Last week, the NY Times published yet another claim of sexual harassment involving Cuomo from Alyssa McGrath, who is a current aide to the governor. She described to the paper incidents similar to those described by other accusers, such as being alone in the governor’s office and his making her uncomfortable with suggestive comments. Now Cuomo is encouraging the state’s black community to embarrass itself by supporting him. Cuomo is taking cues from Lt. Gov. Justin Fairfax of Virginia, a Democrat who survived widespread calls for his resignation after two women accused him of rape and sexual assault. Virginia blacks supported Fairfax remaining in office, and polls apparently trump movements and ethics, at least when the accused politician is a Democrat.
Black Assemblywoman Rodneyse Bichotte, a Democrat from Brooklyn, invoked the Central Park Five — the group of Black and Hispanic teenagers who were wrongfully convicted of assaulting a white female jogger in 1989 — in defending Cuomo. Now THERE’S an apt analogy! Apparently to prove white Democrats could be even more ridiculous, George Latimer, the Westchester County executive, used a Facebook post to compare those calling on Cuomo to resign to the mob that lynched Emmett Till, the 14-year-old black boy who was wrongfully accused of offending a white woman in Mississippi more than 60 years ago.
4. So what took him so long? Judge Laurence Silberman of the D.C. Circuit for the Court of Appeals called the national news media what it was in a ringing dissent that called for courts to revisit libel laws that protect the press from being held liable for their increasingly irresponsible reporting. He wrote in part,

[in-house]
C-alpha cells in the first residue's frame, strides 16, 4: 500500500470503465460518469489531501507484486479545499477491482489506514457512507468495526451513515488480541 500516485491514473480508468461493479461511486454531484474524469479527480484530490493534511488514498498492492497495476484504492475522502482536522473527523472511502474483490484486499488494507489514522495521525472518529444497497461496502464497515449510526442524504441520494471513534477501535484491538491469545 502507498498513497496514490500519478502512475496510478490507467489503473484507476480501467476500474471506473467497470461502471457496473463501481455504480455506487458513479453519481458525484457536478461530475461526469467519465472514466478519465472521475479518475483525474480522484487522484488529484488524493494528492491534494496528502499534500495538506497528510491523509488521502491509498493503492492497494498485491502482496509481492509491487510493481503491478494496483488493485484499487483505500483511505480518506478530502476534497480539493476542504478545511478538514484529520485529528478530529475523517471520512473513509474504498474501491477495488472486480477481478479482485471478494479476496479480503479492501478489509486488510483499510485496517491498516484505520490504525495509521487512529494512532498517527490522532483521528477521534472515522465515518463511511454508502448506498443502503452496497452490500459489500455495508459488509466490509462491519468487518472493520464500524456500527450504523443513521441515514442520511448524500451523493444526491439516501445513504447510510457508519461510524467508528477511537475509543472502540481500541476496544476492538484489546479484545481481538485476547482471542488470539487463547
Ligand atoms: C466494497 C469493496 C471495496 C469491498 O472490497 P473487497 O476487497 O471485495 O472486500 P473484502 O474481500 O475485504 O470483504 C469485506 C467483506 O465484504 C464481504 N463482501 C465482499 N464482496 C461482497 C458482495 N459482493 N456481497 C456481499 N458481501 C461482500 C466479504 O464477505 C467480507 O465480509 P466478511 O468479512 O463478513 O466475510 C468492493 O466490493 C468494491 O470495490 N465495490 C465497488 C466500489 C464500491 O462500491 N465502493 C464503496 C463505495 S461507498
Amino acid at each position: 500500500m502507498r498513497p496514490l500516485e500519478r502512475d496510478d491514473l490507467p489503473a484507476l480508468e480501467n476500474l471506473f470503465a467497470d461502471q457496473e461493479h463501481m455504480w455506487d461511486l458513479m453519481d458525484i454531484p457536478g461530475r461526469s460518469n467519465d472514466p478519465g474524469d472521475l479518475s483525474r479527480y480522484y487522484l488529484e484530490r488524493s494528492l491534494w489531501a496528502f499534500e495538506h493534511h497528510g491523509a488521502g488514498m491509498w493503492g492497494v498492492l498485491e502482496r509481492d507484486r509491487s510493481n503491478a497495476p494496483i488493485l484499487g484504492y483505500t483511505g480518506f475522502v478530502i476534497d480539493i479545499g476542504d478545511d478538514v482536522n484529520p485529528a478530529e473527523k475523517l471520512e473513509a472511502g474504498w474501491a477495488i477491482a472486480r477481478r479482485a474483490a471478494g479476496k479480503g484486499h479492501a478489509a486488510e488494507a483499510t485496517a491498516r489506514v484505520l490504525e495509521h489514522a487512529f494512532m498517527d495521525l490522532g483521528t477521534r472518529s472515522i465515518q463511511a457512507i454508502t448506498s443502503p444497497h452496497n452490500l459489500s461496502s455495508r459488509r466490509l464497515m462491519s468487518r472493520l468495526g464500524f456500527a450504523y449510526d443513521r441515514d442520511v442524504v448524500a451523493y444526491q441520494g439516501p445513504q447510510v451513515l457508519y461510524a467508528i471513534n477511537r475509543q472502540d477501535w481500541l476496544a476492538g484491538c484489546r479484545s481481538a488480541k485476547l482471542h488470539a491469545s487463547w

“It should be borne in mind that the first step taken by any potential authoritarian or dictatorial regime is to gain control of communications, particularly the delivery of news. It is fair to conclude, therefore, that one-party control of the press and media is a threat to a viable democracy. “[The New York Times and the Washington Post ] are virtually Democratic Party broadsheets. And the news section of The Wall Street Journal leans in the same direction…Nearly all television—network and cable—is a Democratic Party trumpet.”
Commenting on the manipulation of public opinion by Big Tech, Silberman added, “Some emphasize these companies are private and therefore not subject to the First Amendment. Yet—even if correct— it is not an adequate excuse for big tech’s bias. The First Amendment is more than just a legal provision: It embodies the most important value of American Democracy. Repression of political speech by large institutions with market power therefore is—I say this advisedly—fundamentally un-American.”
5, Dick Hoyt, an ethical father. Rick Hoyt was born in 1962, a quadriplegic with cerebral palsy, unable to control his limbs or speak. When Rick was 10, engineers at Tufts University built a computer that allowed him to communicate by choosing letters with a tap of his head. His first words were “Go Bruins.” Reasonably, his father Dick concluded that his son had a passion for sports. So when, in 1977, Rick asked to be involved in a five-mile benefit run, his father pushed Rick in his wheelchair the entire distance, finishing next to last. Dick had never been a runner.
He was after that, though. Dick finished more than a thousand road races pushing Rick’s wheelchair, becoming a familiar sight in the Boston Marathon, which the father and son competed in nearly every year from 1980 to 2014. They also entered triathlons, including six at the Ironman distance, in which their best time was 13:43:37. Dick pulled Rick in a boat for the swimming legs, and they rode a tandem cycle for the bicycling segment. They also biked and ran across the country in 1992.
“When my dad and I are out there on a run, a special bond forms between us,” Rick Hoyt told The New York Times in 2009 with the help of his computer voice program. “And it feels like there is nothing Dad and I cannot do.”
Dick Hoyt died last week at 80.
What a wonderful, loving dad.